Pastoralia by George Saunders
If Americans in the future were to try to send us a message about where our culture is heading, they might simply point to the fiction of George Saunders. Living in a world that's both indelibly original and hauntingly familiar, the characters in these stories bring to life our most absurd tendencies, and allow us to see ourselves in a shocking, uproariously funny new light. Here you find people who live and work in a simulated, theme-park cave and communicate with their loved ones via fax machine. You encounter a family happily gathered around their favorite form of entertainment, a computer-generated TV show called The Worst That Could Happen. And you hear an upbeat self-help guru sermonize about how figuring out who's been "crapping in your oatmeal" will help raise your self-esteem. With an uncanny sense of how our culture reflects our character, Saunders mixes a deadpan naturalism with a wicked sense of humor to reveal a picture of contemporary America that's both feverishly strange and, through his characters' perseverance, oddly hopeful.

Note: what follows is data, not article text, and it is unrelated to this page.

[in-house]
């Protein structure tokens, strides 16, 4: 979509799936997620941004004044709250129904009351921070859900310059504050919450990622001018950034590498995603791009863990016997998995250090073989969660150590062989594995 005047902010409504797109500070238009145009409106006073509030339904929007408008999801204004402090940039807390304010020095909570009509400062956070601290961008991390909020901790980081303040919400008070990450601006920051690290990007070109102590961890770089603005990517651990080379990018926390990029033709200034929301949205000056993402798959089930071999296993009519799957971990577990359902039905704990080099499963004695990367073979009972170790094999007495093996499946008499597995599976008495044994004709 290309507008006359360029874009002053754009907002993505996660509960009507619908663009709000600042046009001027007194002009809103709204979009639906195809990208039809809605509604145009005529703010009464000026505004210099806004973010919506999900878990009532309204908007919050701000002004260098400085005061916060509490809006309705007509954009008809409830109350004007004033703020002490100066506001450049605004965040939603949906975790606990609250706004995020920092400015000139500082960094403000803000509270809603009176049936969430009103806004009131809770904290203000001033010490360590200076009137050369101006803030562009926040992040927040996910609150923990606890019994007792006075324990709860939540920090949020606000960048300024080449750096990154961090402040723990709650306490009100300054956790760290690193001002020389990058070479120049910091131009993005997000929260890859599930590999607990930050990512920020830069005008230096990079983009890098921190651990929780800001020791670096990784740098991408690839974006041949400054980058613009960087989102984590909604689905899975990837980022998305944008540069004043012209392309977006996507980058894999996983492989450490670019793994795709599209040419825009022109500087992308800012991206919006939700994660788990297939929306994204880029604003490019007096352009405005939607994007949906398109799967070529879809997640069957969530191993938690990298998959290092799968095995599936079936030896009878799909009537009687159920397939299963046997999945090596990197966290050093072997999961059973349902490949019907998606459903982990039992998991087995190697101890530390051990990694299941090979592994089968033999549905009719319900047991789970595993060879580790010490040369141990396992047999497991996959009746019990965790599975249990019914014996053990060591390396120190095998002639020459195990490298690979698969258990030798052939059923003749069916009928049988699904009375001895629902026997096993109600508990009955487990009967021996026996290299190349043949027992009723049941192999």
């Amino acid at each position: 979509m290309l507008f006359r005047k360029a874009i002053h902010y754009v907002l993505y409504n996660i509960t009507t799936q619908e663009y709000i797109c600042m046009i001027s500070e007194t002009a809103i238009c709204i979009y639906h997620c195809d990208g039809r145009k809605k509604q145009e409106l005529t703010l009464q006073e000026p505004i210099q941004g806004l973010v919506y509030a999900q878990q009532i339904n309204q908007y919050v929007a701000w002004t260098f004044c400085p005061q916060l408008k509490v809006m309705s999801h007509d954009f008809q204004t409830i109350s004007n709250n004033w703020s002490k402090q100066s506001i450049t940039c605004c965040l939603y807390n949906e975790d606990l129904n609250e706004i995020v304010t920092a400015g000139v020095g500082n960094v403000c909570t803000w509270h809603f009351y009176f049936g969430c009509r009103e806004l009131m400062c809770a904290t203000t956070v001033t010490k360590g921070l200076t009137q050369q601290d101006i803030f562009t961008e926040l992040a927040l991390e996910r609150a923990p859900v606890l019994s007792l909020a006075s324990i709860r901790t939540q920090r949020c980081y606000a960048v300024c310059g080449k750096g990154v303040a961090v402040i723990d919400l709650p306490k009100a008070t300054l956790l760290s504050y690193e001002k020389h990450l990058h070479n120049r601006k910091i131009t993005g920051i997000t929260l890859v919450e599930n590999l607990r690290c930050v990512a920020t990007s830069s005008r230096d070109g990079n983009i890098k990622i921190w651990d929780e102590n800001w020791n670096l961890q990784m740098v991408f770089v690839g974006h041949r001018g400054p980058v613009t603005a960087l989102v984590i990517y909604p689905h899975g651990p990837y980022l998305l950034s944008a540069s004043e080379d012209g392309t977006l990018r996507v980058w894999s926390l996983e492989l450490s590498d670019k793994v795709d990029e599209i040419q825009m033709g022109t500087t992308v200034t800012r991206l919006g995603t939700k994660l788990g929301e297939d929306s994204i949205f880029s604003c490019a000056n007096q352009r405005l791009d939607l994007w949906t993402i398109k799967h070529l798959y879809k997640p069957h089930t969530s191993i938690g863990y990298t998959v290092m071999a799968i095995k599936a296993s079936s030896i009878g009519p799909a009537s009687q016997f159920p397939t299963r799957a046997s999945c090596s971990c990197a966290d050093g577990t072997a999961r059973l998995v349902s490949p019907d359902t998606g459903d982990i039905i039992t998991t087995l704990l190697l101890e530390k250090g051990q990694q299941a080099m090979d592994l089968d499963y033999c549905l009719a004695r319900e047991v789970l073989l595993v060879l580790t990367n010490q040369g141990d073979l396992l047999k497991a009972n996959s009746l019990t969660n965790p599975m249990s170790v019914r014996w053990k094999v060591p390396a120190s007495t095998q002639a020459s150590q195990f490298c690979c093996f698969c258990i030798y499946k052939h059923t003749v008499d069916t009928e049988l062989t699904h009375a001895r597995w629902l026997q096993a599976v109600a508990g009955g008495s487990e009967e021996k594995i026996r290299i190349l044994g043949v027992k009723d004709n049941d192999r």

The 1189th greatest fiction book of all time
This book is on the following lists:
- - 5th on The Millions: The Best Fiction of the Millennium (The Millions)
- - 63rd on The New Classics - 100 Best Reads from 1983 to 2008 (Entertainment Weekly)
- - The 50 Books Everyone Needs to Read, 1963-2013 (Flavor Wire)